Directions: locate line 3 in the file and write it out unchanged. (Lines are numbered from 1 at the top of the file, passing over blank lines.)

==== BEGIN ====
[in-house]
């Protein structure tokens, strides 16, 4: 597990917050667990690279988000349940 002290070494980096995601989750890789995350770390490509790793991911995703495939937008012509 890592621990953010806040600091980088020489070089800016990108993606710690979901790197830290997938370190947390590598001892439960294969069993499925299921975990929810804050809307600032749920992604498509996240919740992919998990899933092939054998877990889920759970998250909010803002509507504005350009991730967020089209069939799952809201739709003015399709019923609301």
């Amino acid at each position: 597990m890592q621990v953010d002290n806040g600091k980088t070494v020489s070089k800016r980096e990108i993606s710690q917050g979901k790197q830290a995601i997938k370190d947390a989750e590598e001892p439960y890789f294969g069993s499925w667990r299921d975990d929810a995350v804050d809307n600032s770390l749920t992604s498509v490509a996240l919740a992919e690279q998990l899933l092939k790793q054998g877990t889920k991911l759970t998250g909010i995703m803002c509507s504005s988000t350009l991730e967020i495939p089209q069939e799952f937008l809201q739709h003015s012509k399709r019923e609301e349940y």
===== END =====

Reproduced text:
């Amino acid at each position: 597990m890592q621990v953010d002290n806040g600091k980088t070494v020489s070089k800016r980096e990108i993606s710690q917050g979901k790197q830290a995601i997938k370190d947390a989750e590598e001892p439960y890789f294969g069993s499925w667990r299921d975990d929810a995350v804050d809307n600032s770390l749920t992604s498509v490509a996240l919740a992919e690279q998990l899933l092939k790793q054998g877990t889920k991911l759970t998250g909010i995703m803002c509507s504005s988000t350009l991730e967020i495939p089209q069939e799952f937008l809201q739709h003015s012509k399709r019923e609301e349940y």